Wicket is a different approach from the JSP(Spring MVC/Struts) model but is 
certainly an improvement over the basic Servlets and JSPs oriented MVC.

One of the benefits is that you compile your wicket components to mostly pure 
Java and you have a good idea how your page will behave.

Yes, Wicket does a lot of the work for you.  That is good or bad depending on 
what your requirements are.

-----Original Message-----
From: Igor Vaynberg [mailto:igor.vaynb...@gmail.com] 
Sent: Friday, November 18, 2011 1:50 PM
To: users@wicket.apache.org
Subject: Re: Apache Wicket is a Flawed Framework

i will address some points that i dont think have been addressed yet...

On Thu, Nov 17, 2011 at 7:44 AM, Eric Kizaki <erickiz...@gmail.com> wrote:
> Violates Dry:  You must repeat the component hierarchy of your widgets 
> that are in HTML in Java Code for no good reason.  If you move your 
> widget around in the html it will break the Java and you get a stack 
> trace if you change the nesting.  You have to keep these two files 
> synched.  A JSP file is more maintainable.  At least the view code is in one 
> place.

this will be much improved in the upcoming 6.0. this is not as trivial as 
saying: "oh, just let me move my components in markup anywhere"
because a lot of the usecases actually depend on component hiearchy on the java 
side so it doesnt make sense having them out of sync.

anyways, this was thoroughly discussed on the mailing list, have you bothered 
to search the archive before ranting? here is the link to a


> Not previewable:  One of the supposed benefits of Wicket is a clean 
> template that could make pages previewable for designers.

the pages are previewable to a much larger degree then they are with most other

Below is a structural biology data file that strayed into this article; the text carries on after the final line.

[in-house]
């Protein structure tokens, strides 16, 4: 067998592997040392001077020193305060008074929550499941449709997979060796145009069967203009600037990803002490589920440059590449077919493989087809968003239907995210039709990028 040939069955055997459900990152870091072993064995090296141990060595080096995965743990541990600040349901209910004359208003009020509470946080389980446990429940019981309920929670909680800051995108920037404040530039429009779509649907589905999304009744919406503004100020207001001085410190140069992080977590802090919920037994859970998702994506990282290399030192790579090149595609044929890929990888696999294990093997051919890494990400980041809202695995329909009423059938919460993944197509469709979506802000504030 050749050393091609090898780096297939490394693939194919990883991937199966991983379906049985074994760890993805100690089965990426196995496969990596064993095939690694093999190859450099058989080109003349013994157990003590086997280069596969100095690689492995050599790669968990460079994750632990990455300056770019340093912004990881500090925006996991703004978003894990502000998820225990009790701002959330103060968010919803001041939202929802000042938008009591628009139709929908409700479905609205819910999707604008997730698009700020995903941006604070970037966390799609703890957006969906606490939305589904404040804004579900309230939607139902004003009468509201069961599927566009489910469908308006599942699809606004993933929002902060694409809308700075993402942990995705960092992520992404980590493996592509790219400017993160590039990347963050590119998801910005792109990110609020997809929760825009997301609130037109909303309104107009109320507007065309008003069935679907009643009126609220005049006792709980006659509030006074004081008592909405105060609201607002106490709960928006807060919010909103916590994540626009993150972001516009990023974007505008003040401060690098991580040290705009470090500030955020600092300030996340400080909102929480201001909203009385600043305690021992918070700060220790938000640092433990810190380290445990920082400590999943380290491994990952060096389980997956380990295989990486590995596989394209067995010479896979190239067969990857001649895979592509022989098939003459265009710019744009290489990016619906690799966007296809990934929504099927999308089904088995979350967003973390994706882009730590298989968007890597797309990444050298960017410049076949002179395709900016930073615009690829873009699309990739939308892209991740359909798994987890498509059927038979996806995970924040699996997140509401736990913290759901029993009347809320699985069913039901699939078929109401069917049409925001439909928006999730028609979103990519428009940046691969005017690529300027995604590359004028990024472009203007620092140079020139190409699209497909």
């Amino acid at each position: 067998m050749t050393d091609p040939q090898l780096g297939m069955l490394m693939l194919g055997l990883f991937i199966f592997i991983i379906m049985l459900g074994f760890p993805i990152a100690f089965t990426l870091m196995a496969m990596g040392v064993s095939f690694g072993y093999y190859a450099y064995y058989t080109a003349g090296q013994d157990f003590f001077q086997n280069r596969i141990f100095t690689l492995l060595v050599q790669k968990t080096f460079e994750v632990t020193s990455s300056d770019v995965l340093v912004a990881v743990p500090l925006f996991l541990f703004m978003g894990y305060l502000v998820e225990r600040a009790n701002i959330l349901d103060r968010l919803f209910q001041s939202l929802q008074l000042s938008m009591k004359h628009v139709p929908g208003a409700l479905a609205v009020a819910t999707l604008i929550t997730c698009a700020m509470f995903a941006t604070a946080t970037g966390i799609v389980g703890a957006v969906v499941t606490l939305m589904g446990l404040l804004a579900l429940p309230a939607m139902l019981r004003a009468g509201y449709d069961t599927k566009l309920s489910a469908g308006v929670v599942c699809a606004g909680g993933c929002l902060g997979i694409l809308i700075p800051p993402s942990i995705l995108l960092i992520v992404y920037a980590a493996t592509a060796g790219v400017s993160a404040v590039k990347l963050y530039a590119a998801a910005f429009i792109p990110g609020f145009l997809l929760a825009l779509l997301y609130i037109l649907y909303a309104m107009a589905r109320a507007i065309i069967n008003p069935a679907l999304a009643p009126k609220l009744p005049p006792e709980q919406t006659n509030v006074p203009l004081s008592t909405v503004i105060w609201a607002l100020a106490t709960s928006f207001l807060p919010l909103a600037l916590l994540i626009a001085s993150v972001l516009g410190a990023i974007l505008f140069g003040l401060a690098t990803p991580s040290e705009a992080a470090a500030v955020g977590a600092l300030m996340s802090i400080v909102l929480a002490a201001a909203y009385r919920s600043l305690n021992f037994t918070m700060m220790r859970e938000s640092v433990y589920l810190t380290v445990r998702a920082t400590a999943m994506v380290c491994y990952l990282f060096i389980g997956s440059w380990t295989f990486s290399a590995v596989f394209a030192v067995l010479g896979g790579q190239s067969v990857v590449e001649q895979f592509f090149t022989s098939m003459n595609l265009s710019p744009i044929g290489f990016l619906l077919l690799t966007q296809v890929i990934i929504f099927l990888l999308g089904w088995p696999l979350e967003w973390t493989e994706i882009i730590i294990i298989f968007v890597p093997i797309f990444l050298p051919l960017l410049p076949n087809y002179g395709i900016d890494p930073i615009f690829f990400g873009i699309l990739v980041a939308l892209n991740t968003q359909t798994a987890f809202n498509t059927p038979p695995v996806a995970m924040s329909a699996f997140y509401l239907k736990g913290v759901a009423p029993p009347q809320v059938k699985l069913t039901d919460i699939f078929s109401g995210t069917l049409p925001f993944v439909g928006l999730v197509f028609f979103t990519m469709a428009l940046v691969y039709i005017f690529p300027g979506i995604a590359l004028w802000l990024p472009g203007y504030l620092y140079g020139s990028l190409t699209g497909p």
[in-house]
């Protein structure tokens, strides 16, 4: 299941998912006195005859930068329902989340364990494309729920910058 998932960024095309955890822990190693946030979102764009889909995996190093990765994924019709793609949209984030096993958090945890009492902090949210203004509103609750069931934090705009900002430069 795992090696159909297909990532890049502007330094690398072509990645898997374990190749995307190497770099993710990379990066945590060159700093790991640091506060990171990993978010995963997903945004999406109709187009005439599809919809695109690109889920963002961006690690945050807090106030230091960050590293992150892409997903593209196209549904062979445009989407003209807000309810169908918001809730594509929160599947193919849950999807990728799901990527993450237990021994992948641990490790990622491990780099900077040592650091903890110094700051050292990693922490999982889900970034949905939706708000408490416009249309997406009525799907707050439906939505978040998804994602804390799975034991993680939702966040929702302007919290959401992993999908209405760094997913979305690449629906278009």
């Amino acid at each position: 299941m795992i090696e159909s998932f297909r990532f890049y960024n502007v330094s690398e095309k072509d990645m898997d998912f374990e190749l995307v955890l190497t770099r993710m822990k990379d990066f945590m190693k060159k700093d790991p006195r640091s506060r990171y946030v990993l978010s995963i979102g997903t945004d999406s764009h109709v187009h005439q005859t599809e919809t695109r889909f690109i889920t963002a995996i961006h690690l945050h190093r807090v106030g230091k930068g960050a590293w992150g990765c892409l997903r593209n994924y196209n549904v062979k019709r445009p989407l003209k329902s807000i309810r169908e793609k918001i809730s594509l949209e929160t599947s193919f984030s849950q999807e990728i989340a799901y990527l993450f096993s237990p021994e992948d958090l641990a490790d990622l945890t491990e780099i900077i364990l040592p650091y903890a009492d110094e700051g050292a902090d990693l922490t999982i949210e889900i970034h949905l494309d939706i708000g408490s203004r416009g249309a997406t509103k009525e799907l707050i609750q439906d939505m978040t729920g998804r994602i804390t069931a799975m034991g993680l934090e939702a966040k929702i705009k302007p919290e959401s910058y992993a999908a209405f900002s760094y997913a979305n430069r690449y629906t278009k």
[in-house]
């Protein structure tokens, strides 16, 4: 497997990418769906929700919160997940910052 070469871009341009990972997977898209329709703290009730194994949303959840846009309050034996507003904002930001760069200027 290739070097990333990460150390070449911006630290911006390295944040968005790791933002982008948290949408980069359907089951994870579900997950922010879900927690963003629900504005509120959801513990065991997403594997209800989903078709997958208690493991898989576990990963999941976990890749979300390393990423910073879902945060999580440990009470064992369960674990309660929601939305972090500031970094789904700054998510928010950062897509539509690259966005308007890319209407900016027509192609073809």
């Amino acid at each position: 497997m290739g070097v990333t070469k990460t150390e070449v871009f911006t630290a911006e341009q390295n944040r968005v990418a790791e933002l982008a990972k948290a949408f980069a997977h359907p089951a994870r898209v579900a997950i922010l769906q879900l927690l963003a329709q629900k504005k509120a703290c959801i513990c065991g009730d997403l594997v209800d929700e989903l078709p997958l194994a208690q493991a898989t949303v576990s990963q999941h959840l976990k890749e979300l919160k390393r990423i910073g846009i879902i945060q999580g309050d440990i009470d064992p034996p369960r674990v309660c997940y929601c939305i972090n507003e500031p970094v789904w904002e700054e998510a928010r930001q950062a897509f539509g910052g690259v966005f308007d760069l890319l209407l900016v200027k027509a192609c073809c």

frameworks. we dont claim complete previewability i dont think, and if we do we 
shouldnt. wicket allows you to chunk up the ui and swap bits and pieces out at 
runtime, so of course it is very hard to construct a preview for a page that is 
composed of lots of smaller pieces, however, the pieces themselves are 

>  First, we don't have
> seperate designers at my company.

im sorry

> Second, it is better if the samer person does development and design.

heh. personally, i dont like to spend my time thinking about which css hack i 
need to apply to make a div line up perfectly across all browsers. i think most 
developers would agree with me. im just glad i work at a company where we do 
have designers who do that, do it well, and most of all love doing it :)

>  Third, if you use extends your page will not be priviewable outside 
> an application server running Wicket.  This supposed benefit does not 
> exist.

yep. or if you use panels. however, you are free to add chunks outside the 
wicket:extend tags that add the missing body/html/head tags to make the page or 
panel at least somewhat previewable, which our designers do sometimes.

i think "previewability" in our context should mean that the designer can open 
a markup file used by wicket in the tool of their liking and not feel 
completely lost or afraid to tweak stuff. in my company the designers do the 
first pass on new markup, then the developers wicketize it and write the code. 
once that is done the designers often go back and tweak things, and they can do 
so easily without breaking anything - i think thats the important bit to take 

> Violates MVC:  It smashes view and controller code into the same Java file.
> You have code that regulates page flow and code that changes css 
> attributes in the same file.  Even Spring MVC had better separation of 
> concerns.
> JSP/Servlets with Spring MVC is better.

ive never understood why people want to externalize the flow of the 
application. it seems rather silly considering a lot of the flows are dynamic. 
especially once you consider panel-swapping or single-page-applications as they 
are often called. how do you externalize that flow? you cant.

also, i do not see a semantic difference between the code that navigates and 
the code that tweaks css attributes. they are both about the user interface. as